Philosophers love this stuff. The other day when I tried to get a colleague and friend from the English department to choose whether she would choose to support our Providence Friars basketball team or the University of Virginia Cavaliers (UVA is her beloved alma mater) if they played in the Final Four, she asked “Is this one of those philosophy games where you give someone completely unrealistic hypotheticals and then force them to make a choice?” She undoubtedly had heard philosophy puzzles such as
Suppose an out-of-control train is running down the tracks directly at a bus full of 30 people stalled on the track. You have the opportunity to redirect the train to another track where one person is stalled in a car on the track. If you don’t pull the switch to redirect the train, thirty people will die. If you do, one person will die and thirty people’s lives will be saved. Do you pull the switch?
To complicate matters, suppose that the one person on the second track is a brilliant scientist who is on the edge of discovering a cure for cancer. Does that make a difference? What if he or she is a homeless person? You get the point.
Surprisingly, non-philosophers don’t always enjoy playing such hypothetical games (by the way, my colleague said she would cheer for UVA, which almost ended our friendship instantly). But the issues raised by Morgan and Doc’s conversation still hold. Was it morally permissible for Raskolnikov to murder the useless old miserly woman in the interest of distributing the millions of rubles she was hoarding to hungry and needy people? Does Fagin’s feeding of dozens of hungry children lose its positive moral strength when we find out that he is training them to be pickpockets and becoming rich in the process?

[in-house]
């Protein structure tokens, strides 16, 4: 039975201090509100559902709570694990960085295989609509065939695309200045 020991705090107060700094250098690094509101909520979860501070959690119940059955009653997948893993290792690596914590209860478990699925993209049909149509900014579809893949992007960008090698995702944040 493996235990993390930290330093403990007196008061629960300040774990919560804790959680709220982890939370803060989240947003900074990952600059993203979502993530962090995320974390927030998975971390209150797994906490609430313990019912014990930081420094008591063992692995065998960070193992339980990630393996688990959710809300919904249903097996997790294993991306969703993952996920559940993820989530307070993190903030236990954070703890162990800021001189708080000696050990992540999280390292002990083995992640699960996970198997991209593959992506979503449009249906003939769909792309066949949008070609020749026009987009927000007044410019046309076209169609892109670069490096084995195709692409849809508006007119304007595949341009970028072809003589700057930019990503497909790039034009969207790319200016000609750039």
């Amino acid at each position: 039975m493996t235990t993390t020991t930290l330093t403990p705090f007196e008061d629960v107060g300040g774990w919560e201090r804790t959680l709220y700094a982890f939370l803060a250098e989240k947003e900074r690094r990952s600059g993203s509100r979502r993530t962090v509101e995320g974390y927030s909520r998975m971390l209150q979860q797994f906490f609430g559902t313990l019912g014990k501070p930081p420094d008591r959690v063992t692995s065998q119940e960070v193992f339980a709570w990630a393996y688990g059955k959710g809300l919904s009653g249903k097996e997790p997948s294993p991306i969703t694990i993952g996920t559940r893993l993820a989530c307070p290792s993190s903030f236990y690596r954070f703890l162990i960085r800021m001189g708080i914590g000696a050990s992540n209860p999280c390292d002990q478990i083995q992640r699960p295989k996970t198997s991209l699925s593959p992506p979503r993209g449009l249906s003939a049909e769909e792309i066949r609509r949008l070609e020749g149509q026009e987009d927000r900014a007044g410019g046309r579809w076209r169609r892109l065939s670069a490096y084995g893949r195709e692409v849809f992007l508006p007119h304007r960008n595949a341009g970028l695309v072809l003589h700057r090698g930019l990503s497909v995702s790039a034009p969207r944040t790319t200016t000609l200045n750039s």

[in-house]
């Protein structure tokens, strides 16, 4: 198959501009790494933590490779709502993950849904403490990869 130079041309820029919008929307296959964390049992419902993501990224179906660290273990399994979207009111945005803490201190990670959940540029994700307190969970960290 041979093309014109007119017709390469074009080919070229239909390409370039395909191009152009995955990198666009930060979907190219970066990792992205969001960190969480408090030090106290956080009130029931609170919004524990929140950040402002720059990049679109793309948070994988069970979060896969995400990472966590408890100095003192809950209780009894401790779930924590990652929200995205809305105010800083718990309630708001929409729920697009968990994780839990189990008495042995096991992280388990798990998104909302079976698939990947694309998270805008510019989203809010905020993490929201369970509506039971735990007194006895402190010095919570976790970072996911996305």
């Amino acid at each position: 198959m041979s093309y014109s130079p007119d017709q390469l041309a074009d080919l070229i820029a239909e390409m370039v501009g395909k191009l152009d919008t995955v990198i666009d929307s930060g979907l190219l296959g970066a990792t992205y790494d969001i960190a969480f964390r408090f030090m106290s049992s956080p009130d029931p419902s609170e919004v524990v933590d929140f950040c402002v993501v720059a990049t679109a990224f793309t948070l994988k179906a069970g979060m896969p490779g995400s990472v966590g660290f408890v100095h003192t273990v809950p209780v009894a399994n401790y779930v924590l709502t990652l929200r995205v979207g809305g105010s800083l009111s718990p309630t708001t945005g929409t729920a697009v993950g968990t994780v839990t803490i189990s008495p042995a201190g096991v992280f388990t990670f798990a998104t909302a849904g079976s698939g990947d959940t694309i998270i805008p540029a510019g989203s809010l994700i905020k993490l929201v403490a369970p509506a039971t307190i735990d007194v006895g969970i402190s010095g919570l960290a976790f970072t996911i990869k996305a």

Many philosophers and theologians have noted that in an unpredictable world filled with evil, no one’s hands are ever morally pure—regardless of their intentions. Doc and Morgan’s conversation moves in this direction.
- Doc: We’re none of us born into Eden. World’s plenty evil when we get here. Question is, what’s the best way to play a bad hand?
- Morgan: The road to hell is paved with good intentions.
- Doc: Infinitely sad, but damnably true. Bein’ born is craps, but how we live is poker. The question is how to play a bad hand well.
The great Stoic philosopher Epictetus could not have said it better: “For this is your business, to play well the part you are given; but choosing it belongs to another.”
Looking ahead on the liturgical calendar, I would be remiss if I did not return for a moment to Doc’s characterization of the events of Good Friday and Easter: “That seems to be the principle behind the crucifixion. Sacrifice the Son, redeem humanity.” Maybe, but something tells me that a utilitarian number-crunching calculus is not the motivating factor behind Easter. At the heart of the story is radical love—God responds to our flawed human condition by becoming one of us, taking on everything that defines us including pain, injustice, suffering, and death. The new life of Easter emerges from the worst that our world can offer, just as the hyacinths are poking their heads out of the seemingly dead grass in my front yard. No matter the hand we’re dealt, that’s the way to play it.